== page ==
Living with Omnibenevolence

Each one of us is furnished with an expiration date,
And no one living has the power to elude his fate.
There comes a time when every living creature has to die,
But some will rest beneath the earth, and others in the sky.
The latter seems more glorious, but who are we to judge
Decisions made by deities that love us overmuch?
While angels gather round the throne of He who rightly made us,
Our own devotional observances are on hiatus.
The workings of the universe continue to distract us
Because acceptance of what is is not our normal practice.


Botanical Latin

When I make up my mind to study nature,
I’m not the dullest student in the class.
My specialty’s botanic nomenclature,
And not too many gardeners can surpass

Me when it comes to citing proper names
Of plants. We have Picea, Acer, Quercus,
And Pinus, quite enough to kindle flames
In any hearth and counter chills that irk us.

But when it comes to prepossessing flowers,
Boltonia, Chrysanthemum, and Aster
Inhabit our reflective autumn hours.
The lack of these would spell complete disaster

For any florist worthy of her salt.
In summer, Echinacea rules the roost,
Along with Rosa, whom we all exalt,
As Vitis and Fragaria are juiced.

And when we look to useful fragrant herbs,
Ocimum, Thymus, and Origanum
Perform as active culinary verbs
That liven up our meals till Kingdom come.

But let us not forget the many grasses
Aside from those that constitute a lawn:
Miscanthus and Phalaris are the lasses
That beautify a cold November dawn.


C.B. Anderson was the longtime gardener for the PBS television series, The Victory Garden.  Hundreds of his poems have appeared in scores of print and electronic journals out of North America, Great Britain, Ireland, Austria, Australia and India.  His collection, Mortal Soup and the Blue Yonder was published in 2013 by White Violet Press.

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8 Responses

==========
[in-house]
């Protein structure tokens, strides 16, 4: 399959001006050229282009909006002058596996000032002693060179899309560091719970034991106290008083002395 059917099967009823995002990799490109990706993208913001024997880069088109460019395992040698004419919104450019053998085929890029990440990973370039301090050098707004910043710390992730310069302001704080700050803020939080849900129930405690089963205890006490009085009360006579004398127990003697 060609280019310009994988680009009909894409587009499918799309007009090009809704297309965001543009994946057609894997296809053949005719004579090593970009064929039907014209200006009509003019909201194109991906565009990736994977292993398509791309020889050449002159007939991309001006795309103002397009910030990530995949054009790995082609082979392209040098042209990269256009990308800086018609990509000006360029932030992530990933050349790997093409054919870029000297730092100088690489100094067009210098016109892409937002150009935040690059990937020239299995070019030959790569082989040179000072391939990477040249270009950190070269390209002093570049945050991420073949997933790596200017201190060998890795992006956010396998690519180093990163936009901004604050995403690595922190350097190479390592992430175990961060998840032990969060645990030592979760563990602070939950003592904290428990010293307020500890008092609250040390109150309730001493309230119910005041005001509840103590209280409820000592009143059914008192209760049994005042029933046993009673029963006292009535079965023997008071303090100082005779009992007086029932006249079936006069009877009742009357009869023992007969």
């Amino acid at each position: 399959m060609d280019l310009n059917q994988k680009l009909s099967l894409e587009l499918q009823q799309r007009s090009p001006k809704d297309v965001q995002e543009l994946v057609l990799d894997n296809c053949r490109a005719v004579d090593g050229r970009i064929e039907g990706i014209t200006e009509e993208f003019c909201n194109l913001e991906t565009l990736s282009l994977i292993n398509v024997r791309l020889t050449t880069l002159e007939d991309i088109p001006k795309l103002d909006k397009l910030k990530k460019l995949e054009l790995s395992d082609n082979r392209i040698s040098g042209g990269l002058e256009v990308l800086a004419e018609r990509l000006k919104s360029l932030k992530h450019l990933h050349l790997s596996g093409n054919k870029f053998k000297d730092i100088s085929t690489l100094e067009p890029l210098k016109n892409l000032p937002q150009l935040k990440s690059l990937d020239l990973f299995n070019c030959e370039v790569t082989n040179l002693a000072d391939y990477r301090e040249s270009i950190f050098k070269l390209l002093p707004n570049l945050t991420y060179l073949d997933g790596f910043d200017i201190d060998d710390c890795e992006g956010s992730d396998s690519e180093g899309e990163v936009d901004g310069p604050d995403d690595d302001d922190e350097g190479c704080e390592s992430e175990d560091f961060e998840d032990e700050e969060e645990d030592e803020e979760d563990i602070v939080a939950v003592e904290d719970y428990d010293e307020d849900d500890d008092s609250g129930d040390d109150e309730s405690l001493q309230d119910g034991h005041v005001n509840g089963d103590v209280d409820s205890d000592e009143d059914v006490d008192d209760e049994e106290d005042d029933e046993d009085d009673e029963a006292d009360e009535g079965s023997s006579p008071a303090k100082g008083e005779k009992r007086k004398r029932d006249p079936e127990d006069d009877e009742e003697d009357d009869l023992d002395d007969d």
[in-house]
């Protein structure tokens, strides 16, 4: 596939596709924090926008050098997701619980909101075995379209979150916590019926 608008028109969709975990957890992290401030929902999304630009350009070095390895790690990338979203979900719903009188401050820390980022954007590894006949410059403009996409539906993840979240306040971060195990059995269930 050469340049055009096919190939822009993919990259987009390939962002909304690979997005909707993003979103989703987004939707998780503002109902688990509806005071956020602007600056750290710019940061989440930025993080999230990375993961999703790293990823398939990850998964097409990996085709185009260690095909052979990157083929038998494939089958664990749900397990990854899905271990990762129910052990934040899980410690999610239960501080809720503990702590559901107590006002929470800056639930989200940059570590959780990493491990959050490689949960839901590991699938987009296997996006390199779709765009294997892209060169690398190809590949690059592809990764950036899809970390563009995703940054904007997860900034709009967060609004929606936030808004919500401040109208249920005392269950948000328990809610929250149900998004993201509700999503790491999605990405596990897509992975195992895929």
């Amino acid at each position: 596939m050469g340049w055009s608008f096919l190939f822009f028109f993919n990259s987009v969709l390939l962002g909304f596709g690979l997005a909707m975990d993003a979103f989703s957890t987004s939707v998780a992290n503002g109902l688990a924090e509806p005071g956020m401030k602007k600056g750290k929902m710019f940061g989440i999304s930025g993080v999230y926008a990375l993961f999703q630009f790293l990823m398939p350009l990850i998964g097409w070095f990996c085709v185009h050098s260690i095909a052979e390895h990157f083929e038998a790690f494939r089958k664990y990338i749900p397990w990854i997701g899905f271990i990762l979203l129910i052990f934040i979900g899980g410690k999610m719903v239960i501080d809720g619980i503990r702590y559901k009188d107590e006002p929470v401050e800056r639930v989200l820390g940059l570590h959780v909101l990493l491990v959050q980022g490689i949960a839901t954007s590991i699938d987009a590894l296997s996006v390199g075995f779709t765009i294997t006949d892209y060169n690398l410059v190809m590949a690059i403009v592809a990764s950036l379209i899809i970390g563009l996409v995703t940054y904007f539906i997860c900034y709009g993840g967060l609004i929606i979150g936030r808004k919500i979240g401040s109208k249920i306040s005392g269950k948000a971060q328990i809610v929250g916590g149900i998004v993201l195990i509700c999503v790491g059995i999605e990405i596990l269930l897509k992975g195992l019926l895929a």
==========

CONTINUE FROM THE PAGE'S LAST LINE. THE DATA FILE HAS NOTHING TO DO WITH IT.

1. James A. Tweedie

    “And let us not forget the many grasses . . .” lol! I was just looking at my late winter lawn and wishing the landscaper had seeded it with a variety that didn’t require me to thatch it every spring! As always, your verse is lovely, witty and oft-times wise.
    Thanks, C.B.

    • C.B. Anderson

      Dear James,

      It’s a well-known fact that lawns tend to be ecological disaster zones –the epitome of monoculture. I commiserate with with your dismay upon viewing the accumulated winter thatch that scars your lawn. Come spring, you may feed it and weed it, but growing ornamental grasses comes with its own constellation of attendant woes. If this were a horticultural site and not a poetry website, then I could expand in great detail. But nonetheless, I’m glad I tickled your pique.

  2. David Watt

    I enjoyed reading these skillfully written poems . The epizeuxis in ‘Living with Omnibenevolence’ caught my eye as an interesting effect.

    • C.B. Anderson


      I had to look it up. But what is the instance of epizeuxis to which you adverted. I could find no repetition of words or phrases. You can’t mean “is is,” because that is just one of those rare occurrences, like “that that,” that happen now and then. I probably should have italicized “what is” to make it stand apart as a phrase that simply means “the prevailing circumstances.”

  3. David Watt

    It was “is is”, no doubt a rare occurrence. I meant that it was effective and entirely appropriate as written, even if unplanned. These words caught my attention for the preciseness they bring, and the flow they maintain.


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